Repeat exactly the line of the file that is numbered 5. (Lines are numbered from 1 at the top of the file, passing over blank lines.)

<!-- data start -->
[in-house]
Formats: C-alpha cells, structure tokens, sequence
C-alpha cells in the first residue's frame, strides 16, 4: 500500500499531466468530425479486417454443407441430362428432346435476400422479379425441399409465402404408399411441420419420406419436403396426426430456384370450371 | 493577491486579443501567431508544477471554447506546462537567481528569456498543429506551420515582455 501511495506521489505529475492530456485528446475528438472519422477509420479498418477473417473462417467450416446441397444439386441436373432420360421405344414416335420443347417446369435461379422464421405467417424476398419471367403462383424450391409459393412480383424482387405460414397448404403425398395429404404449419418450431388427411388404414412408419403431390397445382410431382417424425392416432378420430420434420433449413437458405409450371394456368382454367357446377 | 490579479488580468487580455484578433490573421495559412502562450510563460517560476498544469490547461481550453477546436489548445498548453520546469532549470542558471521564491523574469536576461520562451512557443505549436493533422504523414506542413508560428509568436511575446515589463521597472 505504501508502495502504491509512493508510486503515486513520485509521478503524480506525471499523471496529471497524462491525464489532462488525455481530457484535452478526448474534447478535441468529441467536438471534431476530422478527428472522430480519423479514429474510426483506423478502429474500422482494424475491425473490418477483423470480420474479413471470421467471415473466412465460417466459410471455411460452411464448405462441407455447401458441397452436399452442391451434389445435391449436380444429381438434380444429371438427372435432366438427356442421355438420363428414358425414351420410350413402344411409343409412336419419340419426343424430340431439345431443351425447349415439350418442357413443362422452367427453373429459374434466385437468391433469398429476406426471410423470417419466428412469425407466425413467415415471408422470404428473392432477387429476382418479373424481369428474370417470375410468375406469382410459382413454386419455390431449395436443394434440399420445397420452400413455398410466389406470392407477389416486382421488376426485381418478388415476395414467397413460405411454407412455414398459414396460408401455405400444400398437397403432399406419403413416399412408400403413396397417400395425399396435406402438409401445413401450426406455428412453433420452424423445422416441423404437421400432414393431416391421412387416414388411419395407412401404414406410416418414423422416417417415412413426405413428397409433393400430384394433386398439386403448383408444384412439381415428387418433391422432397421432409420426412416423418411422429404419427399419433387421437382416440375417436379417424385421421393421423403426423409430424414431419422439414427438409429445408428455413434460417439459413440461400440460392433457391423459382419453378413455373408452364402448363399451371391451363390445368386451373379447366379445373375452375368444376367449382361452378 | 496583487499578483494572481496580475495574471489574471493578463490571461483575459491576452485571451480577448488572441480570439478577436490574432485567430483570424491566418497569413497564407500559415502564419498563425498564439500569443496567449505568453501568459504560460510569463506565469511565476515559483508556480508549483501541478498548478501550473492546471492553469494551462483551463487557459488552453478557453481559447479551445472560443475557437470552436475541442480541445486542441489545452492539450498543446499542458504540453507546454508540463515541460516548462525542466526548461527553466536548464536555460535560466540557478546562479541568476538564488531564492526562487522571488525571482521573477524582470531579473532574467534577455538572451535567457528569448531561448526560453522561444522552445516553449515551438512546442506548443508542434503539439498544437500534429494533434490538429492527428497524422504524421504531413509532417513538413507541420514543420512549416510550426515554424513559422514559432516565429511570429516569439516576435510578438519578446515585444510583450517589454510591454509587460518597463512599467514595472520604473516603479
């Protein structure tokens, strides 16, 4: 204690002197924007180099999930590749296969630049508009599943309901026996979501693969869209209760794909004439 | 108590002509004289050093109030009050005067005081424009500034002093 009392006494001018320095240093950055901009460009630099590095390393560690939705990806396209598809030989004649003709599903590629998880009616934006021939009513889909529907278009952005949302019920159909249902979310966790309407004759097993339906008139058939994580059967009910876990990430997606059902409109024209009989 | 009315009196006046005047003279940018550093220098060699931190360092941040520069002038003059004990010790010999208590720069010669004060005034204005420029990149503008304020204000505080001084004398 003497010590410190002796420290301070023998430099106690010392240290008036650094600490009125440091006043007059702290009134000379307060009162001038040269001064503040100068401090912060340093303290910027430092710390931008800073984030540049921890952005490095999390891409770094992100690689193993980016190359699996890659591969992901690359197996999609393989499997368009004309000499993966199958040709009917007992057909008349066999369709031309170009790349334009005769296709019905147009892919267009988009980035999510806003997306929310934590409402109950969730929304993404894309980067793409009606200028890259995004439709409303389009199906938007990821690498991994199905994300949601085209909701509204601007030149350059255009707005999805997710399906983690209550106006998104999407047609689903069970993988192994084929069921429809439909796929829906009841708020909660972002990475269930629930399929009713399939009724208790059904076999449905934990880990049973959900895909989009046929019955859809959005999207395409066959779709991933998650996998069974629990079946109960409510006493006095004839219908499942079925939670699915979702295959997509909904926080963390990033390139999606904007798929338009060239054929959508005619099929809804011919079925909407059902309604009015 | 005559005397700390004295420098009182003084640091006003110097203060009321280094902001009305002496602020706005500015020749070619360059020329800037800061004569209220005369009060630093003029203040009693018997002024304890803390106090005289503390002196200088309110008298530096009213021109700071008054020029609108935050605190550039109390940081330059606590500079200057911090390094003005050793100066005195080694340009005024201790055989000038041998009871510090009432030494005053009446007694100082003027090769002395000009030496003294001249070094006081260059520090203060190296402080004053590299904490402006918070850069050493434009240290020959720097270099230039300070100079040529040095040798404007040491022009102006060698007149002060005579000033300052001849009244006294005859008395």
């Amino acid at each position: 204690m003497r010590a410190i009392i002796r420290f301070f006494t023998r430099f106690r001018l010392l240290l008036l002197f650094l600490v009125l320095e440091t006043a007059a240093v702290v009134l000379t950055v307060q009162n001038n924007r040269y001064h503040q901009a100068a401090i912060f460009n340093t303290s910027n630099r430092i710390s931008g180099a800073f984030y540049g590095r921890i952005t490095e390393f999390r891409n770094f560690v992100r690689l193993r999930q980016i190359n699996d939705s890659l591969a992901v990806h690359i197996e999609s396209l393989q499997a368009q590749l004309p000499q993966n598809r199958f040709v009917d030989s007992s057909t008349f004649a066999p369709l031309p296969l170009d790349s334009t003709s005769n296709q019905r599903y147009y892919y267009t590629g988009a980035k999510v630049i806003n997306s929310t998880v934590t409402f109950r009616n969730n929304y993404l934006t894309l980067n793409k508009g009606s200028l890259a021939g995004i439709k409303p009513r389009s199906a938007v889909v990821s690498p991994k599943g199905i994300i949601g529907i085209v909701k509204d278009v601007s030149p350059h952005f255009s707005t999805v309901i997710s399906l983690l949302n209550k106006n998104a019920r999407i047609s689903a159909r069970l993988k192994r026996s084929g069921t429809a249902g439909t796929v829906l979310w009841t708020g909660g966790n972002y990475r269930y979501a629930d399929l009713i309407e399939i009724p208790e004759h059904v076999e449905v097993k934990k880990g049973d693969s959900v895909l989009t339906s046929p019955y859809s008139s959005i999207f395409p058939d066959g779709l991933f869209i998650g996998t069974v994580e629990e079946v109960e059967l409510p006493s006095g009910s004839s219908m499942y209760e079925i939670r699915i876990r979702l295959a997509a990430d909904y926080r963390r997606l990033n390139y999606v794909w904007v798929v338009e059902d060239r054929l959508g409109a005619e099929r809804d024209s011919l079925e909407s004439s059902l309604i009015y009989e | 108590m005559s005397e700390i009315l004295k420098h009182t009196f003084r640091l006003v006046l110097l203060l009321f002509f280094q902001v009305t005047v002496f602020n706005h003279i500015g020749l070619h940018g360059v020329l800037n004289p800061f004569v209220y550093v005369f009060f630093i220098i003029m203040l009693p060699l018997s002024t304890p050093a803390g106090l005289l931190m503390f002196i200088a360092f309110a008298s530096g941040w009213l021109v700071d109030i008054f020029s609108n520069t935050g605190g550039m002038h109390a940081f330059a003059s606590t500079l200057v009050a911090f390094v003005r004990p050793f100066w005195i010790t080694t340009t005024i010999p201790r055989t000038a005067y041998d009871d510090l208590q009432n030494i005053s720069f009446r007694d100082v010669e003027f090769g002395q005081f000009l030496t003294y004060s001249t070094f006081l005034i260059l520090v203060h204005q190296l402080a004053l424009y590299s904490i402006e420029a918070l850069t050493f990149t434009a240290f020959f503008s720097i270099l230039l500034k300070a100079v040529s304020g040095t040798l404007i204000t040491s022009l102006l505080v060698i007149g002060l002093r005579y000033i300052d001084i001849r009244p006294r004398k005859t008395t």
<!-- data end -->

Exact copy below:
């Amino acid at each position: 204690m003497r010590a410190i009392i002796r420290f301070f006494t023998r430099f106690r001018l010392l240290l008036l002197f650094l600490v009125l320095e440091t006043a007059a240093v702290v009134l000379t950055v307060q009162n001038n924007r040269y001064h503040q901009a100068a401090i912060f460009n340093t303290s910027n630099r430092i710390s931008g180099a800073f984030y540049g590095r921890i952005t490095e390393f999390r891409n770094f560690v992100r690689l193993r999930q980016i190359n699996d939705s890659l591969a992901v990806h690359i197996e999609s396209l393989q499997a368009q590749l004309p000499q993966n598809r199958f040709v009917d030989s007992s057909t008349f004649a066999p369709l031309p296969l170009d790349s334009t003709s005769n296709q019905r599903y147009y892919y267009t590629g988009a980035k999510v630049i806003n997306s929310t998880v934590t409402f109950r009616n969730n929304y993404l934006t894309l980067n793409k508009g009606s200028l890259a021939g995004i439709k409303p009513r389009s199906a938007v889909v990821s690498p991994k599943g199905i994300i949601g529907i085209v909701k509204d278009v601007s030149p350059h952005f255009s707005t999805v309901i997710s399906l983690l949302n209550k106006n998104a019920r999407i047609s689903a159909r069970l993988k192994r026996s084929g069921t429809a249902g439909t796929v829906l979310w009841t708020g909660g966790n972002y990475r269930y979501a629930d399929l009713i309407e399939i009724p208790e004759h059904v076999e449905v097993k934990k880990g049973d693969s959900v895909l989009t339906s046929p019955y859809s008139s959005i999207f395409p058939d066959g779709l991933f869209i998650g996998t069974v994580e629990e079946v109960e059967l409510p006493s006095g009910s004839s219908m499942y209760e079925i939670r699915i876990r979702l295959a997509a990430d909904y926080r963390r997606l990033n390139y999606v794909w904007v798929v338009e059902d060239r054929l959508g409109a005619e099929r809804d024209s011919l079925e909407s004439s059902l309604i009015y009989e | 108590m005559s005397e700390i009315l004295k420098h009182t009196f003084r640091l006003v006046l110097l203060l009321f002509f280094q902001v009305t005047v002496f602020n706005h003279i500015g020749l070619h940018g360059v020329l800037n004289p800061f004569v209220y550093v005369f009060f630093i220098i003029m203040l009693p060699l018997s002024t304890p050093a803390g106090l005289l931190m503390f002196i200088a360092f309110a008298s530096g941040w009213l021109v700071d109030i008054f020029s609108n520069t935050g605190g550039m002038h109390a940081f330059a003059s606590t500079l200057v009050a911090f390094v003005r004990p050793f100066w005195i010790t080694t340009t005024i010999p201790r055989t000038a005067y041998d009871d510090l208590q009432n030494i005053s720069f009446r007694d100082v010669e003027f090769g002395q005081f000009l030496t003294y004060s001249t070094f006081l005034i260059l520090v203060h204005q190296l402080a004053l424009y590299s904490i402006e420029a918070l850069t050493f990149t434009a240290f020959f503008s720097i270099l230039l500034k300070a100079v040529s304020g040095t040798l404007i204000t040491s022009l102006l505080v060698i007149g002060l002093r005579y000033i300052d001084i001849r009244p006294r004398k005859t008395t």